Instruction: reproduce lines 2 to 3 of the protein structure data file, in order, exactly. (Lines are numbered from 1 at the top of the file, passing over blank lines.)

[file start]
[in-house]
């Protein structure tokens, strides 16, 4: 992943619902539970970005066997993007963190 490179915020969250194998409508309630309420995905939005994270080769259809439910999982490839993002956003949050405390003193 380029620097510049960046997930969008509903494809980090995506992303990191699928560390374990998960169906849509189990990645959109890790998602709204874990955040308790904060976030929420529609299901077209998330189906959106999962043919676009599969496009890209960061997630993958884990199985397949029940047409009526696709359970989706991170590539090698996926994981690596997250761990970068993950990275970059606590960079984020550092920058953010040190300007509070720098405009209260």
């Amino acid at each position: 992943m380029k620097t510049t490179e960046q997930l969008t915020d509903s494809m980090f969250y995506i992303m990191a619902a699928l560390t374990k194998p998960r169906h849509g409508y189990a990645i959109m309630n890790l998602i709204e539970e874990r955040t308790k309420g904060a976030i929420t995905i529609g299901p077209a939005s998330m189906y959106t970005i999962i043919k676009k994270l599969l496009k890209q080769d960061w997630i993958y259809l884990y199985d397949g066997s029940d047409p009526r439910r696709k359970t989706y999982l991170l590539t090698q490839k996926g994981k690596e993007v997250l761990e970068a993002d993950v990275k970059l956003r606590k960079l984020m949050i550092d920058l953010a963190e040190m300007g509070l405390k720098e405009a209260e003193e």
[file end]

């Protein structure tokens, strides 16, 4: 992943619902539970970005066997993007963190 490179915020969250194998409508309630309420995905939005994270080769259809439910999982490839993002956003949050405390003193 380029620097510049960046997930969008509903494809980090995506992303990191699928560390374990998960169906849509189990990645959109890790998602709204874990955040308790904060976030929420529609299901077209998330189906959106999962043919676009599969496009890209960061997630993958884990199985397949029940047409009526696709359970989706991170590539090698996926994981690596997250761990970068993950990275970059606590960079984020550092920058953010040190300007509070720098405009209260």
């Amino acid at each position: 992943m380029k620097t510049t490179e960046q997930l969008t915020d509903s494809m980090f969250y995506i992303m990191a619902a699928l560390t374990k194998p998960r169906h849509g409508y189990a990645i959109m309630n890790l998602i709204e539970e874990r955040t308790k309420g904060a976030i929420t995905i529609g299901p077209a939005s998330m189906y959106t970005i999962i043919k676009k994270l599969l496009k890209q080769d960061w997630i993958y259809l884990y199985d397949g066997s029940d047409p009526r439910r696709k359970t989706y999982l991170l590539t090698q490839k996926g994981k690596e993007v997250l761990e970068a993002d993950v990275k970059l956003r606590k960079l984020m949050i550092d920058l953010a963190e040190m300007g509070l405390k720098e405009a209260e003193e």